On the other hand, PS made considerable gains from the previous elections (when it pooled only 0,9% of the votes), tapping on people’s dissatisfaction with mainstream politics. On a closer look the party has a strong anti-immigration (to put it mildly), anti-Swedish speaking (the famous pakkoruotsi/ mandatory Swedish), and commonly labeled as populist, Finnish nationalist, national conservative and so on. This means, in other words, that people are fed up with an explosive immigration (4,9%) and an all menacing Swedish speaking Finnish population (5,46%). If you do the math, there are virtually a bit over 10% of the total Finnish population endangering the rest of almost 90%. In which way, this is a bit unclear to me. What is interesting to note that such a menace has determined the Finnish voters to give their votes to PS.

An educated guess would be that from now on, an ever more suspicious, monocultural, exclusionary political agenda will be taking shape at community level. I am well aware that the asylum granted (68 in 2007, according to the same source as above) will drastically decrease. Those that dare to come to Finland in search for something better, well, they need to be prepared to assume the role of the Evil Other.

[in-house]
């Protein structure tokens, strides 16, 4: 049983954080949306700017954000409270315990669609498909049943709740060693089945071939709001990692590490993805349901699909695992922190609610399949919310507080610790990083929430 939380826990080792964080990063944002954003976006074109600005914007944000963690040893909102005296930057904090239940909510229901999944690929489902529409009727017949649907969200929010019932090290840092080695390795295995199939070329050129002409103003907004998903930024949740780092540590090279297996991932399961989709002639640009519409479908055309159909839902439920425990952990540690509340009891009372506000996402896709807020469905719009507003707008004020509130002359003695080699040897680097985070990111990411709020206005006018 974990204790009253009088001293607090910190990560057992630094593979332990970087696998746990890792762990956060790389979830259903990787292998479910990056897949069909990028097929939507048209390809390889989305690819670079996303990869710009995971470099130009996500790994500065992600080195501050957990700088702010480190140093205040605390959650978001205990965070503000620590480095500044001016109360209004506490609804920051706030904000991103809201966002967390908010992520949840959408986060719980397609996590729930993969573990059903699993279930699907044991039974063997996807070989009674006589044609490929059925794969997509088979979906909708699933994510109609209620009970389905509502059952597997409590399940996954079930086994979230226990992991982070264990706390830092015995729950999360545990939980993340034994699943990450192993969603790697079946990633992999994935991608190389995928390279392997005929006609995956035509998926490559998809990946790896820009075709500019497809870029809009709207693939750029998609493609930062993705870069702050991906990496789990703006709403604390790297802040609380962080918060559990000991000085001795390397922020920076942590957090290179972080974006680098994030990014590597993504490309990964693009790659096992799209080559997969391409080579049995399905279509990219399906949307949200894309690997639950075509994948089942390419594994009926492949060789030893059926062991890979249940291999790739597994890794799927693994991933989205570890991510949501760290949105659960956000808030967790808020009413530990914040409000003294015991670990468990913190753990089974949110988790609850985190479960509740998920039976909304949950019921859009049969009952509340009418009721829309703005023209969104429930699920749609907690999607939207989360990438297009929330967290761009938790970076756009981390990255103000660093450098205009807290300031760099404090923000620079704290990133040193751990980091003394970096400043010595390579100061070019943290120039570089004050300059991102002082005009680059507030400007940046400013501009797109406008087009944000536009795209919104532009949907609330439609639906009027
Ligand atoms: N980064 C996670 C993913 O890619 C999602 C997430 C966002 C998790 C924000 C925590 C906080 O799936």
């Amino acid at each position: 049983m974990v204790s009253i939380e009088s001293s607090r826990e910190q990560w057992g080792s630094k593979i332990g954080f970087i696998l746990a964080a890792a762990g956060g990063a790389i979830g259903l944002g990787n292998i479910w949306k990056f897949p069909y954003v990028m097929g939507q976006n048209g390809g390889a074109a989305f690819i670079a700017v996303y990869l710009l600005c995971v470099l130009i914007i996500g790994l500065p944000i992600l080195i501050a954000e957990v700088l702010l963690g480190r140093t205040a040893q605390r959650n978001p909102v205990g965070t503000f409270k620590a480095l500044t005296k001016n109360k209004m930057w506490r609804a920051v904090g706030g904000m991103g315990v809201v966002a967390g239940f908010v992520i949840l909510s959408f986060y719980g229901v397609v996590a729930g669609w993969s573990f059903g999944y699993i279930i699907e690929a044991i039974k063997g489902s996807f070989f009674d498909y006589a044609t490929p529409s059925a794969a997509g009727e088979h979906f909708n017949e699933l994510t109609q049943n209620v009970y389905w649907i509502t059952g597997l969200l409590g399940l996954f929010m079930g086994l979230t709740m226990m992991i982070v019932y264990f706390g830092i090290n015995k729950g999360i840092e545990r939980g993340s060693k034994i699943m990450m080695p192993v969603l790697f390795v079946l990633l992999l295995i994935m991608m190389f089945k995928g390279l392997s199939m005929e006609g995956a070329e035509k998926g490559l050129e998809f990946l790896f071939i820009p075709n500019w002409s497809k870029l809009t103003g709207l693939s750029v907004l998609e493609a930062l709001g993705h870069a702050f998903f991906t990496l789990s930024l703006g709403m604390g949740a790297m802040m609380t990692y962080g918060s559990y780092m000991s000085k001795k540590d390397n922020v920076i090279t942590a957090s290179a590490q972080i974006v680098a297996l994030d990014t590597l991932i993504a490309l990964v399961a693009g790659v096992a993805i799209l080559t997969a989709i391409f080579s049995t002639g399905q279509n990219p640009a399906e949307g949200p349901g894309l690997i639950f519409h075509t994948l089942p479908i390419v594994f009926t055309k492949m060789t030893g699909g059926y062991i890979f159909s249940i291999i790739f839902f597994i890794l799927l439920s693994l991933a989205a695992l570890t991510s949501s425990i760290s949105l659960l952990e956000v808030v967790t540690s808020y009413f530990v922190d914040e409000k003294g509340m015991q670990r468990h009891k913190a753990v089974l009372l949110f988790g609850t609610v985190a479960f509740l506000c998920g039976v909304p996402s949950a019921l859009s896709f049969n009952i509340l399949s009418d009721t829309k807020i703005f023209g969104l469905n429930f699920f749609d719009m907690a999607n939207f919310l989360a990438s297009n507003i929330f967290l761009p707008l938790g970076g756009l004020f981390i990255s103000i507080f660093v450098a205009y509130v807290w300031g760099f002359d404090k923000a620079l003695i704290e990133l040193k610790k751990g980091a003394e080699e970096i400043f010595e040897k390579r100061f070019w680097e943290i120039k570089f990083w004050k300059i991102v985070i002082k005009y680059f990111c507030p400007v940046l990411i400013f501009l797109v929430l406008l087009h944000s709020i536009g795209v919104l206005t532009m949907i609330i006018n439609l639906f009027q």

The Swedish speaking Finns are probably familiar with being the Enemy within, so they will do what they do best, becoming ever less visible and compromising and accommodating the radical political newcomers. That happening in a country that has bilingualism (Finnish and Swedish are official languages) stated in its Constitution.

A few days ago I was reading a piece about a visit of the Minister of Migration and European Affairs, Astrid Thors (RKP/SFP) to a hotel in a neighborhood in the capital, and taking over the tasks of a cleaner. Needless to say, most cleaners at the aforesaid hotel were of a foreign background. I was thinking of the symbolic putting together of those Others from outside (migrants) and from within (the Swedish speaking Finns), and frankly speaking they did not really look that menacing.